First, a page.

Schools and colleges across the East of England will be able to learn about climate change, energy and biodiversity from a new climate education hub.
The East of England component is coordinated by the University of East Anglia’s (UEA) Tyndall Centre for Climate Change Research.
The programme is part of the Department for Education’s new strategy for every school, college, and university to have free access to expert support to become greener and more climate resilient. Climate Action Plans produced by the schools and pupils themselves will help them to boost climate education, promote green careers, reduce carbon emissions, increase biodiversity and allow them to become more resilient to climate extremes.
Asher Minns, Executive Director of the Tyndall Centre for Climate Change Research, said: “Coordinating schools engagement for the East of England supports the UEA and Tyndall Centre’s work for regional climate action. Our children will have the skills and knowhow to continue our region’s clean energy revolution and be resilient to climate change.”
“All future jobs in the East of England are green jobs. Our Broads, coastlines, farming, water supply, infrastructure and increased houses and populations make the East of England ever more vulnerable to climate change as global average temperatures continue to rise. And the UK cannot decarbonise its energy without the clean energy security of the East of England,” he continued.
Climate Ambassadors are willing expert volunteers from academia or education or business or the third sector who are trained to engage with schools. They help schools develop their sustainability leadership, climate science, environmental education, and enhance their biodiversity.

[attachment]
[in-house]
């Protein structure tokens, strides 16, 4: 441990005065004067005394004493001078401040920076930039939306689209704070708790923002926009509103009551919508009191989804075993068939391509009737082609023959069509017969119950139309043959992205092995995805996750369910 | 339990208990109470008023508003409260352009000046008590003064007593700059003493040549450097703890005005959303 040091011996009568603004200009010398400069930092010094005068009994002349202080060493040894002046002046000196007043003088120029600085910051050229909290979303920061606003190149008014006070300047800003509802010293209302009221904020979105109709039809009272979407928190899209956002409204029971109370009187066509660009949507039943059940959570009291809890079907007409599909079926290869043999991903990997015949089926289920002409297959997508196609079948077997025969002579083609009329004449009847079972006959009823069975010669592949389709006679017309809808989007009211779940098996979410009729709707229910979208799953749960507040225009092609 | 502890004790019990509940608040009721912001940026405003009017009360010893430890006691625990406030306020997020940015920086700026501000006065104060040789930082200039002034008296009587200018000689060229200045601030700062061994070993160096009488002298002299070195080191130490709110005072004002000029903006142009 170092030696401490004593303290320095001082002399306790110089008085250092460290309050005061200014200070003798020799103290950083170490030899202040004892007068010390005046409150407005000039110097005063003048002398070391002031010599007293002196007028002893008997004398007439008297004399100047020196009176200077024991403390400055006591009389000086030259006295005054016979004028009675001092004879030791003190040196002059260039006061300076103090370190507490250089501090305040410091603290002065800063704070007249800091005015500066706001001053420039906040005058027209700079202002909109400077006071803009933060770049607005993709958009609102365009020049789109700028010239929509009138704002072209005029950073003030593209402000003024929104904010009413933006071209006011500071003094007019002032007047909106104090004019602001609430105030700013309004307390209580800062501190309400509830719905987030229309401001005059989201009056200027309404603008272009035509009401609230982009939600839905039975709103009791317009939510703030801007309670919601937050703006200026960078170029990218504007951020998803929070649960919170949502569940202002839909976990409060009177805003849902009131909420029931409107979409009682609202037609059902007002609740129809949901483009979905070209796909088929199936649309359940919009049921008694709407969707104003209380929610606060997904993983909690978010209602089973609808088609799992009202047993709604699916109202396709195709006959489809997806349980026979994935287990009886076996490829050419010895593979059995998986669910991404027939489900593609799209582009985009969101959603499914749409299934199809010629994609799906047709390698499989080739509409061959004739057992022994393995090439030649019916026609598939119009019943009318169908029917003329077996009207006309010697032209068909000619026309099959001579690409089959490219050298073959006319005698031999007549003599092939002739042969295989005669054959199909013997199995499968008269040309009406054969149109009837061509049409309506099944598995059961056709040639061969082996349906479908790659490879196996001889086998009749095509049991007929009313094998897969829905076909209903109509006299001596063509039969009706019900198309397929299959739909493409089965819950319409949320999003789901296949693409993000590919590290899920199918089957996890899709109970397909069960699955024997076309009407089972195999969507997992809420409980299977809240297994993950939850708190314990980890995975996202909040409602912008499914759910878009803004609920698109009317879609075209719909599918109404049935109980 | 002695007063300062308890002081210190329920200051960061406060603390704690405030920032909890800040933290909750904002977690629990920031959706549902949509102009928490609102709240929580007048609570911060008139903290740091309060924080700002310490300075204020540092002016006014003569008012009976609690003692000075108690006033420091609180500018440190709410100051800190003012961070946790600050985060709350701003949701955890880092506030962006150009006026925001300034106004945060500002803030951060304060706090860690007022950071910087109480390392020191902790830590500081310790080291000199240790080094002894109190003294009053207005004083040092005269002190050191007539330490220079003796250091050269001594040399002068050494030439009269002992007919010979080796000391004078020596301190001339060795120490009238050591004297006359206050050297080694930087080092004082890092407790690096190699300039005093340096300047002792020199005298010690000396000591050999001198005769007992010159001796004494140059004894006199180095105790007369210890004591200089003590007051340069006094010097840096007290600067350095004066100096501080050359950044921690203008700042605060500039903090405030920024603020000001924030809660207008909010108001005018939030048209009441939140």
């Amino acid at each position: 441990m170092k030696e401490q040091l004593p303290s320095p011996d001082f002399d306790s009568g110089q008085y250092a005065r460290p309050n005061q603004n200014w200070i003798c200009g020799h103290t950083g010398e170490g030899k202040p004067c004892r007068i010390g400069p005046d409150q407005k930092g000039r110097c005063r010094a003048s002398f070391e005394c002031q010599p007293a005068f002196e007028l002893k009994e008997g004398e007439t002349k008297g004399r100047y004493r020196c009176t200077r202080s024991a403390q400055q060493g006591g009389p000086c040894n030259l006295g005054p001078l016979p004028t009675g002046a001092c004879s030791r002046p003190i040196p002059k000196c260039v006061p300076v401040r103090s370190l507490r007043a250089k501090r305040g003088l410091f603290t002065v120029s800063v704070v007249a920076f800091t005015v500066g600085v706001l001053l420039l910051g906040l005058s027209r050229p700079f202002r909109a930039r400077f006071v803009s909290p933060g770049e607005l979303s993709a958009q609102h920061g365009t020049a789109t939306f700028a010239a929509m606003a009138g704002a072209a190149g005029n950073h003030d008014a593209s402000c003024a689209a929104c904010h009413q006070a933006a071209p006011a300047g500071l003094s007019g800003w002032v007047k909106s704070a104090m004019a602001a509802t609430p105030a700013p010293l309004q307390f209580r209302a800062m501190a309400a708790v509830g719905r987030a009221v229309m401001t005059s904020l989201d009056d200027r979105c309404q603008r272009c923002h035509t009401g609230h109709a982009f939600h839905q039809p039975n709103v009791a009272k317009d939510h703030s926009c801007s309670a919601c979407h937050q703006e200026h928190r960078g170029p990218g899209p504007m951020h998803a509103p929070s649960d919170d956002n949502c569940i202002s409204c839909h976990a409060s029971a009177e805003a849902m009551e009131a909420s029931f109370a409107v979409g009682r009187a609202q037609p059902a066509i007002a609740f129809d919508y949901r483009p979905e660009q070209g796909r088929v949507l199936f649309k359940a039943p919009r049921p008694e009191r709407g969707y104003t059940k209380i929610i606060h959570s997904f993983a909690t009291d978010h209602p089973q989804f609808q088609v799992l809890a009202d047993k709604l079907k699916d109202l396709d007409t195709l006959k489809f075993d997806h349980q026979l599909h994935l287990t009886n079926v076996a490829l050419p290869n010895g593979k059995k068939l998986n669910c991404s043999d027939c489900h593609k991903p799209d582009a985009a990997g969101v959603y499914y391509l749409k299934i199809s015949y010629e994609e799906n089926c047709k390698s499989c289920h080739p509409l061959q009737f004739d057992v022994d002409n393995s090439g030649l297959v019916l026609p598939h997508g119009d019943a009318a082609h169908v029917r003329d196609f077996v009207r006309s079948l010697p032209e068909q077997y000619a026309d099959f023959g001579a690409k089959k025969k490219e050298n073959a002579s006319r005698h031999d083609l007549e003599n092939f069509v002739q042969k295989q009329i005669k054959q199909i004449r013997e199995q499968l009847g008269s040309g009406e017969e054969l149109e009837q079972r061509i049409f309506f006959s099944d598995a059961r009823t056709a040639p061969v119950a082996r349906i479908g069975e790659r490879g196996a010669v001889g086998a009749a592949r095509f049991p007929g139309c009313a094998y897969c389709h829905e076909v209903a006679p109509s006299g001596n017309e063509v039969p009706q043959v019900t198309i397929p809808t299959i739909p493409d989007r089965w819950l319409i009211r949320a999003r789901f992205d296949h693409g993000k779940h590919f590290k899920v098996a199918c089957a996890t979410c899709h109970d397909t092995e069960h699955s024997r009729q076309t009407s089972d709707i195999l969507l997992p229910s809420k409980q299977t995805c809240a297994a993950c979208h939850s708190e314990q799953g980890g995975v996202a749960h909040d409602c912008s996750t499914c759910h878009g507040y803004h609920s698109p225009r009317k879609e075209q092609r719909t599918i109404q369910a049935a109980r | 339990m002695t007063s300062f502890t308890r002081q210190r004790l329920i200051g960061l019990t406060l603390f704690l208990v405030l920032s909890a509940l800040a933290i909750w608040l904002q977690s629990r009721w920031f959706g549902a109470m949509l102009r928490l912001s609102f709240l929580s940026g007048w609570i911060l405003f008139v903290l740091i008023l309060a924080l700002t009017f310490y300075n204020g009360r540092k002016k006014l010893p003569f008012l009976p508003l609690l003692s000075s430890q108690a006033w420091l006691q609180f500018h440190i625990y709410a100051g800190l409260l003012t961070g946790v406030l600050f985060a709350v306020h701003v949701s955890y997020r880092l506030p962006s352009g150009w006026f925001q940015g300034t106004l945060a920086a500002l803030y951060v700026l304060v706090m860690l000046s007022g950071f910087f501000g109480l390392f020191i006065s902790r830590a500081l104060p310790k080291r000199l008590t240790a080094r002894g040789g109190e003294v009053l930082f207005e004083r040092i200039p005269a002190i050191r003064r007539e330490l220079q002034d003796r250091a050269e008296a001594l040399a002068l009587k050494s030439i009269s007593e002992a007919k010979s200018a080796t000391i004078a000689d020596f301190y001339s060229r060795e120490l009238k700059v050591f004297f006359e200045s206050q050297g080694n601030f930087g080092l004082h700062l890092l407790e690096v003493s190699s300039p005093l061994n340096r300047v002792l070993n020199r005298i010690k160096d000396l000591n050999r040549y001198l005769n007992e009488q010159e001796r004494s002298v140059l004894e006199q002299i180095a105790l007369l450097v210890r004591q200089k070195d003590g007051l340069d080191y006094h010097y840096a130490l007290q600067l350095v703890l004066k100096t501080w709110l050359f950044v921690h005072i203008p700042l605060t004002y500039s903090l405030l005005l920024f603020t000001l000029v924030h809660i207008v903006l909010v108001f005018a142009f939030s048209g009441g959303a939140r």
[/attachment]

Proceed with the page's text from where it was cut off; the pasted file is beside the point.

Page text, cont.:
This nationwide programme is a collaboration involving UEA, Manchester Metropolitan University, the University of Newcastle, University of Leeds, Keele University, Universities for Nottingham, the Met Office and University College London, along with other national partners at STEM Learning, Hopscotch Communications and Change Agents. It is co-led by the University of Reading and the Alliance for Sustainability Leadership in Higher Education (EAUC).
Prof Andrew Charlton-Perez at the University of Reading who leads this Consortium and the Climate Ambassador scheme, said: “Nurseries, schools, and colleges are the lifeblood of our communities and connect people in ways that few other organisations do. “They are places where we can join together in the fight against climate change and biodiversity loss. As we grow the scheme, the number of connections we will make between expertise and communities will get bigger and better.”
The expanded Climate Ambassadors scheme will launch in March 2024 and aims to rapidly scale up support for English schools, colleges and universities to support the DfE's sustainability and climate change goals.
UEA will be recruiting a regional climate schools coordinator to lead climate ambassadors later this year.
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